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Shingles

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What is shingles?

Shingles is a painful rash due to the same virus that causes chickenpox. After a chickenpox infection, the virus does not leave the body but hides along the nerve paths of the skin. Shingles occurs when the dormant chickenpox virus becomes active again.

Who can get shingles?

Everyone who has had chickenpox can get shingles. This happens to about one in five people.  Why the virus becomes active again in some people and not others is unknown. The risk of shingles increases with advancing age, but it can occur in children. People with weakened immune systems, such as the elderly and those with certain medical conditions, are more likely to get shingles.

What are the symptoms of shingles?

  1. Chills, fever, fatigue and upset stomach may occur a day or two before other symptoms.
  2. The first symptom is often a tingling feeling on the skin,itchiness or a stabbing pain followed several days later by a rash. The rash is in a line-like pattern that follows the nerve path and is on one side of the body.
  3. One or two days later the rash changes to clusters or bands of fluid-filled blisters called “vesicles” that look like chickenpox.  When the rash is at its peak, symptoms range from mild itching to extreme and intense pain.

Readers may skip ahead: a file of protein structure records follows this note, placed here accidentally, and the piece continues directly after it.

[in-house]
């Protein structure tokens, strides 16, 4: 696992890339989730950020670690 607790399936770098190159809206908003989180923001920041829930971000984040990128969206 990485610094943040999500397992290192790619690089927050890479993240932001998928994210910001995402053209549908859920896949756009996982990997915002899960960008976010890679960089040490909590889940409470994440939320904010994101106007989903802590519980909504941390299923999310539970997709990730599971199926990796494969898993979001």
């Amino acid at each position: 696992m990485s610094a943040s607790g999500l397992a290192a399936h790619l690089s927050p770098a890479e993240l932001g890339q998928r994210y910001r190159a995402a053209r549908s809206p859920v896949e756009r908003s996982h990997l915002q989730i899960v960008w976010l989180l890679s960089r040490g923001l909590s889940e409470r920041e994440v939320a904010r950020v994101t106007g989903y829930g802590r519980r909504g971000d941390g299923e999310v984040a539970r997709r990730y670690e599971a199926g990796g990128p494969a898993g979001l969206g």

4. About the fifth day, the vesicles dry and scab. The rash and pain usually disappear within three to five weeks.

How is shingles spread?

The virus that causes shingles is in the fluid of the vesicles. Shingles cannot be passed on to others, so they get shingles. It can be passed through direct contact with the vesicle fluid or by direct contact with articles soiled by the fluid of the vesicles. When the virus is moved into the eyes, nose, or throat of someone who has never had chickenpox, that person can get chickenpox. It takes 10-21 days from the time of contact with the virus for chickenpox to appear. Once all the vesicles have scabbed, the person is no longer able to spread the virus.

What can be done to prevent the spread of shingles?

Chickenpox must be prevented in order to prevent shingles. Remember, you can’t get shingles if you have never had chickenpox. There is a vaccine to prevent chickenpox.  Immunized people are unlikely to develop shingles. However, if a person has already had chickenpox, the chickenpox vaccine will not stop them from getting shingles. Instead, there is now a separate vaccine to prevent developing shingles if you have already had a bout with chickenpox.

Covering the rash and careful handwashing after touching the area or soiled bandages will reduce the risk of spreading the virus.

Recommended Absence:

Students and staff with shingles may return to school and/or daycare as soon as they are feeling well enough to attend and the rash blisters are covered or are crusted and dry.

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